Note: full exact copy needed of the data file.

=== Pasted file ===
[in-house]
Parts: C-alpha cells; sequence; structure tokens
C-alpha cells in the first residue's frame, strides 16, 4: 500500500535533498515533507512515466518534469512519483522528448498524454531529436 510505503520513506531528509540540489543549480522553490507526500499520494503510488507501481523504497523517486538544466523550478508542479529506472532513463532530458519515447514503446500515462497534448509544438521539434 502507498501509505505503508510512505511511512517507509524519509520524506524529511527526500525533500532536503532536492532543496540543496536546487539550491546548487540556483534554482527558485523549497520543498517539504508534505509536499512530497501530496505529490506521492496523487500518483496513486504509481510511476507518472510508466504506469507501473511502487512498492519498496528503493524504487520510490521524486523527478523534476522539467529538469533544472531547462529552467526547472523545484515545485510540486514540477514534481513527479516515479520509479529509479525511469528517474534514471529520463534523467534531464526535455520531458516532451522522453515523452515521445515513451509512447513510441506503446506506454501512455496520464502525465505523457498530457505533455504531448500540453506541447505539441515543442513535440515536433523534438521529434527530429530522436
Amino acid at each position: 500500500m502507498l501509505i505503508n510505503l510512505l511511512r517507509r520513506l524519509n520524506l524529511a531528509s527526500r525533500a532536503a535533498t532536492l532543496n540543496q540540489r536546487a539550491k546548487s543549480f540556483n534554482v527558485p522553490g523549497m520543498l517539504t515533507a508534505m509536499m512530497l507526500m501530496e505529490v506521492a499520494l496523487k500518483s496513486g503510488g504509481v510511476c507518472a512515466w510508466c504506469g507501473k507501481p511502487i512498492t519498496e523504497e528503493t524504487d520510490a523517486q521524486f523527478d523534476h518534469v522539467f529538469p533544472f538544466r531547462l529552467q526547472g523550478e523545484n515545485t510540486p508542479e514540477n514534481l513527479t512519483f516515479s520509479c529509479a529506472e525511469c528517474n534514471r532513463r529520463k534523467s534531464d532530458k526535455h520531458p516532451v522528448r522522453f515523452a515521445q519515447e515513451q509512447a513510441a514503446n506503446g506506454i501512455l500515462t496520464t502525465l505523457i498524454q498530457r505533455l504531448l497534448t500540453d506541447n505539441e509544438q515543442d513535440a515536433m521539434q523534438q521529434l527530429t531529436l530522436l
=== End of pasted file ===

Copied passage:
[in-house]
Parts: C-alpha cells; sequence; structure tokens
C-alpha cells in the first residue's frame, strides 16, 4: 500500500535533498515533507512515466518534469512519483522528448498524454531529436 510505503520513506531528509540540489543549480522553490507526500499520494503510488507501481523504497523517486538544466523550478508542479529506472532513463532530458519515447514503446500515462497534448509544438521539434 502507498501509505505503508510512505511511512517507509524519509520524506524529511527526500525533500532536503532536492532543496540543496536546487539550491546548487540556483534554482527558485523549497520543498517539504508534505509536499512530497501530496505529490506521492496523487500518483496513486504509481510511476507518472510508466504506469507501473511502487512498492519498496528503493524504487520510490521524486523527478523534476522539467529538469533544472531547462529552467526547472523545484515545485510540486514540477514534481513527479516515479520509479529509479525511469528517474534514471529520463534523467534531464526535455520531458516532451522522453515523452515521445515513451509512447513510441506503446506506454501512455496520464502525465505523457498530457505533455504531448500540453506541447505539441515543442513535440515536433523534438521529434527530429530522436
Amino acid at each position: 500500500m502507498l501509505i505503508n510505503l510512505l511511512r517507509r520513506l524519509n520524506l524529511a531528509s527526500r525533500a532536503a535533498t532536492l532543496n540543496q540540489r536546487a539550491k546548487s543549480f540556483n534554482v527558485p522553490g523549497m520543498l517539504t515533507a508534505m509536499m512530497l507526500m501530496e505529490v506521492a499520494l496523487k500518483s496513486g503510488g504509481v510511476c507518472a512515466w510508466c504506469g507501473k507501481p511502487i512498492t519498496e523504497e528503493t524504487d520510490a523517486q521524486f523527478d523534476h518534469v522539467f529538469p533544472f538544466r531547462l529552467q526547472g523550478e523545484n515545485t510540486p508542479e514540477n514534481l513527479t512519483f516515479s520509479c529509479a529506472e525511469c528517474n534514471r532513463r529520463k534523467s534531464d532530458k526535455h520531458p516532451v522528448r522522453f515523452a515521445q519515447e515513451q509512447a513510441a514503446n506503446g506506454i501512455l500515462t496520464t502525465l505523457i498524454q498530457r505533455l504531448l497534448t500540453d506541447n505539441e509544438q515543442d513535440a515536433m521539434q523534438q521529434l527530429t531529436l530522436l